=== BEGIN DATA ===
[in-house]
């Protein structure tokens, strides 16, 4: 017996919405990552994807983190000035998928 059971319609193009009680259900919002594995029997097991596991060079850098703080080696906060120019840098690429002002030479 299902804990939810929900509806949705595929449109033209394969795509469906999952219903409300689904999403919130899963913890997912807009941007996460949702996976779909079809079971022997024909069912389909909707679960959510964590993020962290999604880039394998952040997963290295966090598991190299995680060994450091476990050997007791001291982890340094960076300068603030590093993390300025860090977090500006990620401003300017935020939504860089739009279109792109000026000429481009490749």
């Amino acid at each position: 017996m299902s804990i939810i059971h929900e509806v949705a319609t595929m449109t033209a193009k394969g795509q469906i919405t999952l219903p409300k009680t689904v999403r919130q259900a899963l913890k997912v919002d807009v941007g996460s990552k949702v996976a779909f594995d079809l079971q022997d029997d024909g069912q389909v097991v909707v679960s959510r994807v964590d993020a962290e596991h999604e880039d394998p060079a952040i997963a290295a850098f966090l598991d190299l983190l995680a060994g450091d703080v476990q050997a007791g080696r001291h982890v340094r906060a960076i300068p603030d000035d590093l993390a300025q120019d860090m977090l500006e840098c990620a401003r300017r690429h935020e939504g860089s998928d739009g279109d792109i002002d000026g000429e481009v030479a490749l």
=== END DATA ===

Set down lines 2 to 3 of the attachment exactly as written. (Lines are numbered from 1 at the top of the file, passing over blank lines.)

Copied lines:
């Protein structure tokens, strides 16, 4: 017996919405990552994807983190000035998928 059971319609193009009680259900919002594995029997097991596991060079850098703080080696906060120019840098690429002002030479 299902804990939810929900509806949705595929449109033209394969795509469906999952219903409300689904999403919130899963913890997912807009941007996460949702996976779909079809079971022997024909069912389909909707679960959510964590993020962290999604880039394998952040997963290295966090598991190299995680060994450091476990050997007791001291982890340094960076300068603030590093993390300025860090977090500006990620401003300017935020939504860089739009279109792109000026000429481009490749």
């Amino acid at each position: 017996m299902s804990i939810i059971h929900e509806v949705a319609t595929m449109t033209a193009k394969g795509q469906i919405t999952l219903p409300k009680t689904v999403r919130q259900a899963l913890k997912v919002d807009v941007g996460s990552k949702v996976a779909f594995d079809l079971q022997d029997d024909g069912q389909v097991v909707v679960s959510r994807v964590d993020a962290e596991h999604e880039d394998p060079a952040i997963a290295a850098f966090l598991d190299l983190l995680a060994g450091d703080v476990q050997a007791g080696r001291h982890v340094r906060a960076i300068p603030d000035d590093l993390a300025q120019d860090m977090l500006e840098c990620a401003r300017r690429h935020e939504g860089s998928d739009g279109d792109i002002d000026g000429e481009v030479a490749l």